For teacher’s pet I got in trouble a little bit growing up. Being teacher’s pet and getting into trouble in no way prepares you for the real world. They’re like, “Oh you skipped gym to reread Darwin’s Origin of the Species? That’s adorable! You passed notes in class to let someone know the Heisenberg certainty principle? I can’t stay mad at you!” Teachers do not know how to punish dorky children, and they don’t want to. I think this gave me a misguided sense of invinvibility. Now I’ll be five minutes late to work and like, “What are you gonna do? Huh?” Or I’ll be smoking weed outside a comedy club and someone will whisper, “Barbara, be more subtle.” And I’ll be like, “What are they going to do? I look like Mary from little house on the prairie with nerd glasses.”
When I was in second grade I got in trouble for the first time. I was writing a short story in class about aliens coming to earth and studying human interaction. (Which I think symbolized me trying to talk to other kids. ‘Oh yes, kickball. A normal kid game. I am also a normal kid.’) My teacher caught me writing the story and sent me to the principal’s office for the first time.
Seven year old Barbara was like, “What’s a principal?”
My teacher said, “The person in charge of the whole school, all the class rooms.”
‘Weird,’ I thought. ‘I thought this was a senate not a parliament.’
The idea that there was a guy in charge had not even occurred to me. I was really stupid for such a smart kid. I just kind of assumed everyone was responsible enough and thusly capabale of governing themselves (gross, was I a tiny republican?). I had no idea where the principal’s office was.
“You know,” my teacher impatiently said, “where you go when you’re tardy or have a sick day.”
“Why would I be tardy?” I said.
I needed another kid to take me to the principal’s office. As soon as we exited the classroom I started sobbing. With snot dripping down my face while I shook uncontrollably, I’m sure that the girl escorting me was not thinking ‘Wow, I better invite her to my pool party.’ I was a combination of book smart and completely unaware of anything. I probably had some sort of aspergers. My teachers would be like, “She’s so smart, she writes poetry and reads philosophy.” And my parents would be like, “Her, the kid that’s hiding under her desk eating her hands?”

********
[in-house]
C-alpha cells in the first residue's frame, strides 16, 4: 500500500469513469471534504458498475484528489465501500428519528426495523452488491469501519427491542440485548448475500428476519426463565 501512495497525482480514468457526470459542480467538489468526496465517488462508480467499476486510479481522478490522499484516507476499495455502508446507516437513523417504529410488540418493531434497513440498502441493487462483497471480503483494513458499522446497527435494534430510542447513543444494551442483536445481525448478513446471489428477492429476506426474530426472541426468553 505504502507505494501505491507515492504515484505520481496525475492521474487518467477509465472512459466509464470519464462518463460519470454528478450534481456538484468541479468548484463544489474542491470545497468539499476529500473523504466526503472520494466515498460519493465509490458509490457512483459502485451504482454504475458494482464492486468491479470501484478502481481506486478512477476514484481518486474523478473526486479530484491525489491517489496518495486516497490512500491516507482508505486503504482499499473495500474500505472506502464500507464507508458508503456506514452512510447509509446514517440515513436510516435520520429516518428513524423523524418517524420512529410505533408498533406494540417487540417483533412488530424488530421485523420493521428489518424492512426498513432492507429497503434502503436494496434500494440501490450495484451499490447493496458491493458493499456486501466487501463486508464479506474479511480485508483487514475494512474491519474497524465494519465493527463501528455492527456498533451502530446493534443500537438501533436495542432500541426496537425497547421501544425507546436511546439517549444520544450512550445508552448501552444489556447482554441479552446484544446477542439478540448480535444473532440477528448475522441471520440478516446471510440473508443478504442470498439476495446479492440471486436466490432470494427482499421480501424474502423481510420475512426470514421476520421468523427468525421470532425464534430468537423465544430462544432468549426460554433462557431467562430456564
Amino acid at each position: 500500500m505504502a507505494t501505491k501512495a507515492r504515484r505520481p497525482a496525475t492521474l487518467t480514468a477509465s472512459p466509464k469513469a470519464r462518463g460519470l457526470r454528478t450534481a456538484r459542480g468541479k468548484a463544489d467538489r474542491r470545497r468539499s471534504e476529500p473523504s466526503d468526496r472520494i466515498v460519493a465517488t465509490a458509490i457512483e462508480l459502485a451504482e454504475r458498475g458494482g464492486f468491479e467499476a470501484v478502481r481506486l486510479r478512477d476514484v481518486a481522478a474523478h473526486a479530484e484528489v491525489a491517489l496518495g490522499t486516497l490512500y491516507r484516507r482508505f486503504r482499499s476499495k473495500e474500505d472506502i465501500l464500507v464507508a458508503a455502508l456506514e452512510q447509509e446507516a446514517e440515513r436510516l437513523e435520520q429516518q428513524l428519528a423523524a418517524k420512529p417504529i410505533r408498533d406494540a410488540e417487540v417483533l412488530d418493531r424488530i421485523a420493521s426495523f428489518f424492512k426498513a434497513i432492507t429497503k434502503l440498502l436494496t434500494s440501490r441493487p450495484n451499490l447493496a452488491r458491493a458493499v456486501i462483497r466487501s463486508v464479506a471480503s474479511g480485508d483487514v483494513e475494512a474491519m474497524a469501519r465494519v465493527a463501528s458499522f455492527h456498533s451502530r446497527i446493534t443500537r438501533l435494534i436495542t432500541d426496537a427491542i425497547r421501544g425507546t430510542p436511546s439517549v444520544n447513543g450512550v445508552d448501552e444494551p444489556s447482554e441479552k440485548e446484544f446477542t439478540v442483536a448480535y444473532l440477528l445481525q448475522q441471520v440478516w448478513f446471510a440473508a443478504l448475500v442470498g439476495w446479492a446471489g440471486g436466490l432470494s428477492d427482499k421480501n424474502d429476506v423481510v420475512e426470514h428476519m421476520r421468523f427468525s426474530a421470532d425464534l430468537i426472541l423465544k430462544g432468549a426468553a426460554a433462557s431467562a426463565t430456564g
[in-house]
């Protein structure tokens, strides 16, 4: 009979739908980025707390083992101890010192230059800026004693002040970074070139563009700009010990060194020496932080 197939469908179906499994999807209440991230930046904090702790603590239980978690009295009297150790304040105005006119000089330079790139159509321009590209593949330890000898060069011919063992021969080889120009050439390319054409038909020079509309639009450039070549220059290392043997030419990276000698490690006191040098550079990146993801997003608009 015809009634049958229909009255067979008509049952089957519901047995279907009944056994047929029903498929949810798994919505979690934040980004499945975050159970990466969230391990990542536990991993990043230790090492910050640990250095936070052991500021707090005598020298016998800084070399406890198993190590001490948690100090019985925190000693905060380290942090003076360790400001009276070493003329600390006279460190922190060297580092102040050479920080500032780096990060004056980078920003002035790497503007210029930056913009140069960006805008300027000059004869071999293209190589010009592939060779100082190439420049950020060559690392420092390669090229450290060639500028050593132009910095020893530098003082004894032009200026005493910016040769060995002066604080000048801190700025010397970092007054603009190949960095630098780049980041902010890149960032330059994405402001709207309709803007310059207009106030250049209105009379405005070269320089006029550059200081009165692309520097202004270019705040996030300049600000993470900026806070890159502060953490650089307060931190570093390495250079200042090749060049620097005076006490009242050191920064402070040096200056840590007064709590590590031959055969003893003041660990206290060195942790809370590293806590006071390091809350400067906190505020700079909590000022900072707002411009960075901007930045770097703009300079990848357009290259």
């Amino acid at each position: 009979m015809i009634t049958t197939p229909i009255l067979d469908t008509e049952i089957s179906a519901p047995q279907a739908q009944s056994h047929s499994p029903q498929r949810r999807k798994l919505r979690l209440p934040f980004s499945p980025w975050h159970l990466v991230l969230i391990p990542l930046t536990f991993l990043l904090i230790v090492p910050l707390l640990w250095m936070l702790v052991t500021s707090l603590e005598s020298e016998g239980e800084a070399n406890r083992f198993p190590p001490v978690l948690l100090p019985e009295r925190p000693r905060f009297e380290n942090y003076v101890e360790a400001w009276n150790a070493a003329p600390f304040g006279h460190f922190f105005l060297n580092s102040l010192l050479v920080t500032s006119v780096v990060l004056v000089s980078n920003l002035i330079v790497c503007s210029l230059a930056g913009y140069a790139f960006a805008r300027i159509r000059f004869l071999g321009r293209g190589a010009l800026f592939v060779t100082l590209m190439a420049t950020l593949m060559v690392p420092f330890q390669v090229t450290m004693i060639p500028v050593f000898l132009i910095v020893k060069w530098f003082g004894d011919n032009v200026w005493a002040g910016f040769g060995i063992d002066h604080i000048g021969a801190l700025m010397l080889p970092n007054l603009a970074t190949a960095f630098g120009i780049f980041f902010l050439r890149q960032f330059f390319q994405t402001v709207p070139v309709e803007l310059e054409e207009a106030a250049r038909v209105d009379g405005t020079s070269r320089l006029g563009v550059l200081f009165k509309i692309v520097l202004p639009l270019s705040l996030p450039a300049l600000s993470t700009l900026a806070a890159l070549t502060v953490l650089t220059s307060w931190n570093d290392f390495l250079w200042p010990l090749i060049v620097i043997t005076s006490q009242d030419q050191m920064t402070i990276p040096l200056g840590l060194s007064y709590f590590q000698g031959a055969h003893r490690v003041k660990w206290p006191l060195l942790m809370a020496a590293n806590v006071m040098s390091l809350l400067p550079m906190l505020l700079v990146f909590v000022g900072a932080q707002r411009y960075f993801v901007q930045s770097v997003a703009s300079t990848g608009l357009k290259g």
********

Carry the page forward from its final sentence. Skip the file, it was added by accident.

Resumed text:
Once inside the principal’s office, I met the principal for the first time. She took my sweat and tear soaked story and read it while I sat and watched. She didn’t sit behind her desk, as if to say, ‘See, there’s no barriers between us even though there I have a career, a husband, and you have a monster costume out of paper plates!’ She helped herself to a bowl of peanut m&ms sitting on a desk and offered me some. (Remember when you used to be able to offer a kid a peanut product without asking for all their medical records and a rectal exam?) I sat there eating candy while the principal read my story, cracking up out loud over and over again. I wasn’t sure what she was laughing at. Was the story really that funny? Was she laughing at me for being stupid enough to write this? Maybe that’s what getting in trouble was: instead of kids laughing at you, just someone bigger with a therefore bigger laugh?
Eventually she put down the story and said, “You wrote this whole thing? You didn’t copy it from anywhere?”
“Um, yeah, no, I mean I wrote it. Yeah,” I said.
“This is great. Keep writing these funny stories. You’ve got a knack for it.”
And I didn’t get any punishment other than that. I was sent back to my classroom, where I promptly cried again, this time for no reason, and stayed quiet for almost the rest of the school year. But in the back of my head the seed had been planted. I was a funny writer. I could write stories.